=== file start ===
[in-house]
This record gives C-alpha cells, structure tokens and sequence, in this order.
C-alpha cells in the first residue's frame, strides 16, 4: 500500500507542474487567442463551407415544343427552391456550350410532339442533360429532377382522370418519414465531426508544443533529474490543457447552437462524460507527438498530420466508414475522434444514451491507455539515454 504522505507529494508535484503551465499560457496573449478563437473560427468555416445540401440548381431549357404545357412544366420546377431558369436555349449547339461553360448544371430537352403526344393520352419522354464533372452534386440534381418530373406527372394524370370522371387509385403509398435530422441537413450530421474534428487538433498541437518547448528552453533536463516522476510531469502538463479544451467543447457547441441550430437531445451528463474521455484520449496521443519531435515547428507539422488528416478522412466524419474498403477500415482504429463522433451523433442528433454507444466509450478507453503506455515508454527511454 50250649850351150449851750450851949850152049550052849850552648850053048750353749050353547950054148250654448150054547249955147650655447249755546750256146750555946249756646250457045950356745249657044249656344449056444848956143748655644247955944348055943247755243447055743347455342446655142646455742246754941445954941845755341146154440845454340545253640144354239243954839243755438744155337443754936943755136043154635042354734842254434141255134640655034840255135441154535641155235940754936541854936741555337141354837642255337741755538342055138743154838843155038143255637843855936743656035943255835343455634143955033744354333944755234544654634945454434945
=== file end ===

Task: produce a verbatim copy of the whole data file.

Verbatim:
[in-house]
This record gives C-alpha cells, structure tokens and sequence, in this order.
C-alpha cells in the first residue's frame, strides 16, 4: 500500500507542474487567442463551407415544343427552391456550350410532339442533360429532377382522370418519414465531426508544443533529474490543457447552437462524460507527438498530420466508414475522434444514451491507455539515454 504522505507529494508535484503551465499560457496573449478563437473560427468555416445540401440548381431549357404545357412544366420546377431558369436555349449547339461553360448544371430537352403526344393520352419522354464533372452534386440534381418530373406527372394524370370522371387509385403509398435530422441537413450530421474534428487538433498541437518547448528552453533536463516522476510531469502538463479544451467543447457547441441550430437531445451528463474521455484520449496521443519531435515547428507539422488528416478522412466524419474498403477500415482504429463522433451523433442528433454507444466509450478507453503506455515508454527511454 50250649850351150449851750450851949850152049550052849850552648850053048750353749050353547950054148250654448150054547249955147650655447249755546750256146750555946249756646250457045950356745249657044249656344449056444848956143748655644247955944348055943247755243447055743347455342446655142646455742246754941445954941845755341146154440845454340545253640144354239243954839243755438744155337443754936943755136043154635042354734842254434141255134640655034840255135441154535641155235940754936541854936741555337141354837642255337741755538342055138743154838843155038143255637843855936743656035943255835343455634143955033744354333944755234544654634945454434945